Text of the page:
PADI: 0.004 mg/kg/day (based on a two-year dog feeding study with a NOEL of 3.75 mg active ingredient/ kg/day (14).

Reproductive Effects

The potential for prometryn to negatively affect reproduction cannot be determined until more chronic studies are conducted and submitted by producers to EPA for review (13). Reduced maternal body weights and decreased food consumption were observed in rats fed 250 mg/kg body weight. In a three- generation reproduction study, no reproductive effects were seen in rats fed up to 100 ppm (16).

Teratogenic Effects

The teratogenic potential of prometryn cannot be determined until more chronic toxicity studies are conducted and reviewed (14). No teratogenic effects were seen in the offspring of rats fed 250 mg/kg of body weight, the highest dose tested (16).

Mutagenic Effects

Eleven different tests for mutagenicity involving hamsters, bacteria or mammalian cell cultures have all produced negative results (20).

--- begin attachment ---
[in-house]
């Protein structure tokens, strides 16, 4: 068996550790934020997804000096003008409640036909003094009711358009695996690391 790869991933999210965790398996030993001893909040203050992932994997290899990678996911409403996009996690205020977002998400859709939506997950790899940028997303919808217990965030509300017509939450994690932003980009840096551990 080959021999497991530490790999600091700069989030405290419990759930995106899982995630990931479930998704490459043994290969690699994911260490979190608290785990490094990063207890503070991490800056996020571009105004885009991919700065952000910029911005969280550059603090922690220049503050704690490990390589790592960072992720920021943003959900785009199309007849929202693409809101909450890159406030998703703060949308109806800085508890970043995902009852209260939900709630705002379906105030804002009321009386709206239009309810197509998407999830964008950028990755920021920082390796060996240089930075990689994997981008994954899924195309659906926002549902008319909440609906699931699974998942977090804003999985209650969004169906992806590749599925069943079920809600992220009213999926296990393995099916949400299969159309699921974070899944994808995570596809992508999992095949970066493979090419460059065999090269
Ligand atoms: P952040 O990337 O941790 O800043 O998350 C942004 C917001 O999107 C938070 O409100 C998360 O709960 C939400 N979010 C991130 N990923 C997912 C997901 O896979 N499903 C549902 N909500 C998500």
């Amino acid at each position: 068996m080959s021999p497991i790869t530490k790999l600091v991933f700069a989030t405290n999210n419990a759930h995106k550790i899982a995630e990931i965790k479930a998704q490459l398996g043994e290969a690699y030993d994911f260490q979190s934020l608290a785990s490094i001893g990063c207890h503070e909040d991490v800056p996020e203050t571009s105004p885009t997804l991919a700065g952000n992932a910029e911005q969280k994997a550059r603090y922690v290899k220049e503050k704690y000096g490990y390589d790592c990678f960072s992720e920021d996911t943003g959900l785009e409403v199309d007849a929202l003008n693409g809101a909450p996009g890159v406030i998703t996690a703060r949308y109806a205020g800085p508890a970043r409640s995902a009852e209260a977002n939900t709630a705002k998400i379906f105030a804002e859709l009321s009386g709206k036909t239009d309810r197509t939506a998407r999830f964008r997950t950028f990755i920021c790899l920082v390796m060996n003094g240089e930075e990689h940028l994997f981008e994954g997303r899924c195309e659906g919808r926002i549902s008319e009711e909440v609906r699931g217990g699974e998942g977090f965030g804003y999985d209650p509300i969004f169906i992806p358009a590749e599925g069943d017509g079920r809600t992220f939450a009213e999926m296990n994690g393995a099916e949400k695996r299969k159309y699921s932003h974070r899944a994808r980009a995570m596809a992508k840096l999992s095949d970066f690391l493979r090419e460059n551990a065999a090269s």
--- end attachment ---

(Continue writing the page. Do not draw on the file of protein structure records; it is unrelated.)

Carcinogenic Effects

The tumor-causing, or oncogenic, potential of prometryn cannot be determined until more chronic studies are conducted and submitted to the EPA for review (14). Based on a two-year feeding study with rats, it was concluded that prometryn is not a carcinogen in this species at feeding levels up to at least 62.5 mg/kg/day (16).

Organ Toxicity

In a two-year feeding study with dogs, 37.5 mg/kg/day produced degenerative changes in liver and kidney tubules, and atrophy of the bone marrow was observed. Weight loss, breakdown of the fat cells of the liver, organ congestion, and severe circulatory disorders were seen in a 28-day feeding study in rats (16).

Fate in Humans and Animals